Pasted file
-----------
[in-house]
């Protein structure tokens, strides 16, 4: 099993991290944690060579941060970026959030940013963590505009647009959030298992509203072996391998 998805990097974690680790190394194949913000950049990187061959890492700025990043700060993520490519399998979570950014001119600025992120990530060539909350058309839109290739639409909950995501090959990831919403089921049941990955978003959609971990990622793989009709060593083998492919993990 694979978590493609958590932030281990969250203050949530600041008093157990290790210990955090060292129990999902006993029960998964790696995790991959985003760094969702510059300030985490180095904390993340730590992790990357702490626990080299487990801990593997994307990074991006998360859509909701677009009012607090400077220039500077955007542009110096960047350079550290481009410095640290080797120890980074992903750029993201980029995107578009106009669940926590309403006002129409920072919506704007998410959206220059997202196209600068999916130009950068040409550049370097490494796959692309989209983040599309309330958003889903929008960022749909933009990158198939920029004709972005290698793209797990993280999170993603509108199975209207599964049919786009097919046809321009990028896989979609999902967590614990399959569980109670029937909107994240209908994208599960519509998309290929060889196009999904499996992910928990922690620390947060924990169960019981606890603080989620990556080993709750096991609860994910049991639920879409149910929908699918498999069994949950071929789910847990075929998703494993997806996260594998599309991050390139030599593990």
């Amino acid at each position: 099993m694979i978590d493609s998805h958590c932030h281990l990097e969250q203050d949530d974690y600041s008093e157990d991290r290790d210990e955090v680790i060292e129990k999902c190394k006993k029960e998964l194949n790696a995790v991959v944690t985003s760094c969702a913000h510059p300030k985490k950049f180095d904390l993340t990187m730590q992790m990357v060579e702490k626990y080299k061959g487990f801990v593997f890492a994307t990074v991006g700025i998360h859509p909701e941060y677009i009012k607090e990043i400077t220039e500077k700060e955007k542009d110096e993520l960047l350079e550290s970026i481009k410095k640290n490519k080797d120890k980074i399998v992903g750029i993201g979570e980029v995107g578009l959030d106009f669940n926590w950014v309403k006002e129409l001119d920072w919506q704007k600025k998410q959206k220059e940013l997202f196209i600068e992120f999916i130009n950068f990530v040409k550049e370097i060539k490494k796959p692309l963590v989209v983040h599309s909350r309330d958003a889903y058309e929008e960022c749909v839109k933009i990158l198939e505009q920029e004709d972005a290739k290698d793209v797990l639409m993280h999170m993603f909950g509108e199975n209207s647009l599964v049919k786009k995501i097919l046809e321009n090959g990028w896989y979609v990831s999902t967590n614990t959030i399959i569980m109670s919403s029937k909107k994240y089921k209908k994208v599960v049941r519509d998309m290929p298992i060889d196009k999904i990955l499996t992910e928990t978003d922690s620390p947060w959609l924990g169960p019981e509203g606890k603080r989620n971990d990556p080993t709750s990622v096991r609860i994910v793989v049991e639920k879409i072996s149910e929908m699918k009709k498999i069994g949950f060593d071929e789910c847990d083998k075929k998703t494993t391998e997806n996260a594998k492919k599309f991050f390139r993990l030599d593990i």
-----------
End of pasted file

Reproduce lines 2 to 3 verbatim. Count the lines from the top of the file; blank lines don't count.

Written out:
């Protein structure tokens, strides 16, 4: 099993991290944690060579941060970026959030940013963590505009647009959030298992509203072996391998 998805990097974690680790190394194949913000950049990187061959890492700025990043700060993520490519399998979570950014001119600025992120990530060539909350058309839109290739639409909950995501090959990831919403089921049941990955978003959609971990990622793989009709060593083998492919993990 694979978590493609958590932030281990969250203050949530600041008093157990290790210990955090060292129990999902006993029960998964790696995790991959985003760094969702510059300030985490180095904390993340730590992790990357702490626990080299487990801990593997994307990074991006998360859509909701677009009012607090400077220039500077955007542009110096960047350079550290481009410095640290080797120890980074992903750029993201980029995107578009106009669940926590309403006002129409920072919506704007998410959206220059997202196209600068999916130009950068040409550049370097490494796959692309989209983040599309309330958003889903929008960022749909933009990158198939920029004709972005290698793209797990993280999170993603509108199975209207599964049919786009097919046809321009990028896989979609999902967590614990399959569980109670029937909107994240209908994208599960519509998309290929060889196009999904499996992910928990922690620390947060924990169960019981606890603080989620990556080993709750096991609860994910049991639920879409149910929908699918498999069994949950071929789910847990075929998703494993997806996260594998599309991050390139030599593990």
């Amino acid at each position: 099993m694979i978590d493609s998805h958590c932030h281990l990097e969250q203050d949530d974690y600041s008093e157990d991290r290790d210990e955090v680790i060292e129990k999902c190394k006993k029960e998964l194949n790696a995790v991959v944690t985003s760094c969702a913000h510059p300030k985490k950049f180095d904390l993340t990187m730590q992790m990357v060579e702490k626990y080299k061959g487990f801990v593997f890492a994307t990074v991006g700025i998360h859509p909701e941060y677009i009012k607090e990043i400077t220039e500077k700060e955007k542009d110096e993520l960047l350079e550290s970026i481009k410095k640290n490519k080797d120890k980074i399998v992903g750029i993201g979570e980029v995107g578009l959030d106009f669940n926590w950014v309403k006002e129409l001119d920072w919506q704007k600025k998410q959206k220059e940013l997202f196209i600068e992120f999916i130009n950068f990530v040409k550049e370097i060539k490494k796959p692309l963590v989209v983040h599309s909350r309330d958003a889903y058309e929008e960022c749909v839109k933009i990158l198939e505009q920029e004709d972005a290739k290698d793209v797990l639409m993280h999170m993603f909950g509108e199975n209207s647009l599964v049919k786009k995501i097919l046809e321009n090959g990028w896989y979609v990831s999902t967590n614990t959030i399959i569980m109670s919403s029937k909107k994240y089921k209908k994208v599960v049941r519509d998309m290929p298992i060889d196009k999904i990955l499996t992910e928990t978003d922690s620390p947060w959609l924990g169960p019981e509203g606890k603080r989620n971990d990556p080993t709750s990622v096991r609860i994910v793989v049991e639920k879409i072996s149910e929908m699918k009709k498999i069994g949950f060593d071929e789910c847990d083998k075929k998703t494993t391998e997806n996260a594998k492919k599309f991050f390139r993990l030599d593990i």